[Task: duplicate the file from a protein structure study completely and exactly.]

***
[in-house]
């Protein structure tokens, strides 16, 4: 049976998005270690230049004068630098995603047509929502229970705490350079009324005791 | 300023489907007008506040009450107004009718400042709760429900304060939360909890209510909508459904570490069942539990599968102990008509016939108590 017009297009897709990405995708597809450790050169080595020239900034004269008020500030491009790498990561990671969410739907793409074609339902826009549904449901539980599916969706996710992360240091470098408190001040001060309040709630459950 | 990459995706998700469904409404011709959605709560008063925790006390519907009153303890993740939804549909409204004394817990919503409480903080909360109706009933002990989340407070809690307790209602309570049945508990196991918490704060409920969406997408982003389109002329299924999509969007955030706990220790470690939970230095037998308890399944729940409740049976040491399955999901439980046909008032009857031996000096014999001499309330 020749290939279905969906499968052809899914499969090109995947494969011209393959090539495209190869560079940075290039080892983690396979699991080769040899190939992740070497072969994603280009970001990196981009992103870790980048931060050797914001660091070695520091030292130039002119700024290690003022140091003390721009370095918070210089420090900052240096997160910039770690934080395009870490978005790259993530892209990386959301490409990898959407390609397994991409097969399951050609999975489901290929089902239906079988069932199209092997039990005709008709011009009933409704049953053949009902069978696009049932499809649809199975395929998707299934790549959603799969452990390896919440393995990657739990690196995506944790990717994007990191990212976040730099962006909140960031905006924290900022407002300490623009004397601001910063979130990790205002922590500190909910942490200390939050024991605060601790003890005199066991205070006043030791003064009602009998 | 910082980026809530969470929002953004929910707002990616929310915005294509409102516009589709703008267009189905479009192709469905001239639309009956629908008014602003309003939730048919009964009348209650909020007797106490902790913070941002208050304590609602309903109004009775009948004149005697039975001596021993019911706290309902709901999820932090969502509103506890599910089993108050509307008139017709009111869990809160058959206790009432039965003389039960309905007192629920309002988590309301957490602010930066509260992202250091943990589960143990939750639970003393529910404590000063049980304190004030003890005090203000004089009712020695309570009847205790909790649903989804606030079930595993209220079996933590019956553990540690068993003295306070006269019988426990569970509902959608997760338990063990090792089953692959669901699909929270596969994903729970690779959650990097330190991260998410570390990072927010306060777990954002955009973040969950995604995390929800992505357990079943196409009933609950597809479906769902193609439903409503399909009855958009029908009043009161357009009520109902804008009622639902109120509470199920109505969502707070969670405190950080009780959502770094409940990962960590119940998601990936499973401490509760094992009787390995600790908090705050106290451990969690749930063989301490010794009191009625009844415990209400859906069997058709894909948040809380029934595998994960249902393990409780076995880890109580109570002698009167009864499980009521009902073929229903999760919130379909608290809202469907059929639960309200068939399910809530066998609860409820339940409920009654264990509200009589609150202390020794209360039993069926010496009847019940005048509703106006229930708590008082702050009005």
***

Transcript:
[in-house]
């Protein structure tokens, strides 16, 4: 049976998005270690230049004068630098995603047509929502229970705490350079009324005791 | 300023489907007008506040009450107004009718400042709760429900304060939360909890209510909508459904570490069942539990599968102990008509016939108590 017009297009897709990405995708597809450790050169080595020239900034004269008020500030491009790498990561990671969410739907793409074609339902826009549904449901539980599916969706996710992360240091470098408190001040001060309040709630459950 | 990459995706998700469904409404011709959605709560008063925790006390519907009153303890993740939804549909409204004394817990919503409480903080909360109706009933002990989340407070809690307790209602309570049945508990196991918490704060409920969406997408982003389109002329299924999509969007955030706990220790470690939970230095037998308890399944729940409740049976040491399955999901439980046909008032009857031996000096014999001499309330 020749290939279905969906499968052809899914499969090109995947494969011209393959090539495209190869560079940075290039080892983690396979699991080769040899190939992740070497072969994603280009970001990196981009992103870790980048931060050797914001660091070695520091030292130039002119700024290690003022140091003390721009370095918070210089420090900052240096997160910039770690934080395009870490978005790259993530892209990386959301490409990898959407390609397994991409097969399951050609999975489901290929089902239906079988069932199209092997039990005709008709011009009933409704049953053949009902069978696009049932499809649809199975395929998707299934790549959603799969452990390896919440393995990657739990690196995506944790990717994007990191990212976040730099962006909140960031905006924290900022407002300490623009004397601001910063979130990790205002922590500190909910942490200390939050024991605060601790003890005199066991205070006043030791003064009602009998 | 910082980026809530969470929002953004929910707002990616929310915005294509409102516009589709703008267009189905479009192709469905001239639309009956629908008014602003309003939730048919009964009348209650909020007797106490902790913070941002208050304590609602309903109004009775009948004149005697039975001596021993019911706290309902709901999820932090969502509103506890599910089993108050509307008139017709009111869990809160058959206790009432039965003389039960309905007192629920309002988590309301957490602010930066509260992202250091943990589960143990939750639970003393529910404590000063049980304190004030003890005090203000004089009712020695309570009847205790909790649903989804606030079930595993209220079996933590019956553990540690068993003295306070006269019988426990569970509902959608997760338990063990090792089953692959669901699909929270596969994903729970690779959650990097330190991260998410570390990072927010306060777990954002955009973040969950995604995390929800992505357990079943196409009933609950597809479906769902193609439903409503399909009855958009029908009043009161357009009520109902804008009622639902109120509470199920109505969502707070969670405190950080009780959502770094409940990962960590119940998601990936499973401490509760094992009787390995600790908090705050106290451990969690749930063989301490010794009191009625009844415990209400859906069997058709894909948040809380029934595998994960249902393990409780076995880890109580109570002698009167009864499980009521009902073929229903999760919130379909608290809202469907059929639960309200068939399910809530066998609860409820339940409920009654264990509200009589609150202390020794209360039993069926010496009847019940005048509703106006229930708590008082702050009005």